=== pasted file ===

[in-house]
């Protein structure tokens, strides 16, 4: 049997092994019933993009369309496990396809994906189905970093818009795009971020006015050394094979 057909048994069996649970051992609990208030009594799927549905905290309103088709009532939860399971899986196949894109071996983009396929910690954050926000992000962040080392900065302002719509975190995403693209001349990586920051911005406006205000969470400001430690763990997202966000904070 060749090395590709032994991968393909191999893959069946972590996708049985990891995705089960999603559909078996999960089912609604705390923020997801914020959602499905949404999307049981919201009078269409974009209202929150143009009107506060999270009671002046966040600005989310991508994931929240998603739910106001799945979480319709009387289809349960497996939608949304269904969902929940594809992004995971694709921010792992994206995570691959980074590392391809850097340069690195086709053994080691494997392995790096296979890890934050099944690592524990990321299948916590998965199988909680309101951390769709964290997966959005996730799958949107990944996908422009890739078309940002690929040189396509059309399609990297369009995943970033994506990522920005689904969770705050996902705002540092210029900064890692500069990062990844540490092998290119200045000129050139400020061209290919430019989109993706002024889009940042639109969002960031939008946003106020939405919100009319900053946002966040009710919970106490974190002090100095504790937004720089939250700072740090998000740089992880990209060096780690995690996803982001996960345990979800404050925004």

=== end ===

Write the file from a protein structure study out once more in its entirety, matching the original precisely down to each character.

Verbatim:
[in-house]
């Protein structure tokens, strides 16, 4: 049997092994019933993009369309496990396809994906189905970093818009795009971020006015050394094979 057909048994069996649970051992609990208030009594799927549905905290309103088709009532939860399971899986196949894109071996983009396929910690954050926000992000962040080392900065302002719509975190995403693209001349990586920051911005406006205000969470400001430690763990997202966000904070 060749090395590709032994991968393909191999893959069946972590996708049985990891995705089960999603559909078996999960089912609604705390923020997801914020959602499905949404999307049981919201009078269409974009209202929150143009009107506060999270009671002046966040600005989310991508994931929240998603739910106001799945979480319709009387289809349960497996939608949304269904969902929940594809992004995971694709921010792992994206995570691959980074590392391809850097340069690195086709053994080691494997392995790096296979890890934050099944690592524990990321299948916590998965199988909680309101951390769709964290997966959005996730799958949107990944996908422009890739078309940002690929040189396509059309399609990297369009995943970033994506990522920005689904969770705050996902705002540092210029900064890692500069990062990844540490092998290119200045000129050139400020061209290919430019989109993706002024889009940042639109969002960031939008946003106020939405919100009319900053946002966040009710919970106490974190002090100095504790937004720089939250700072740090998000740089992880990209060096780690995690996803982001996960345990979800404050925004």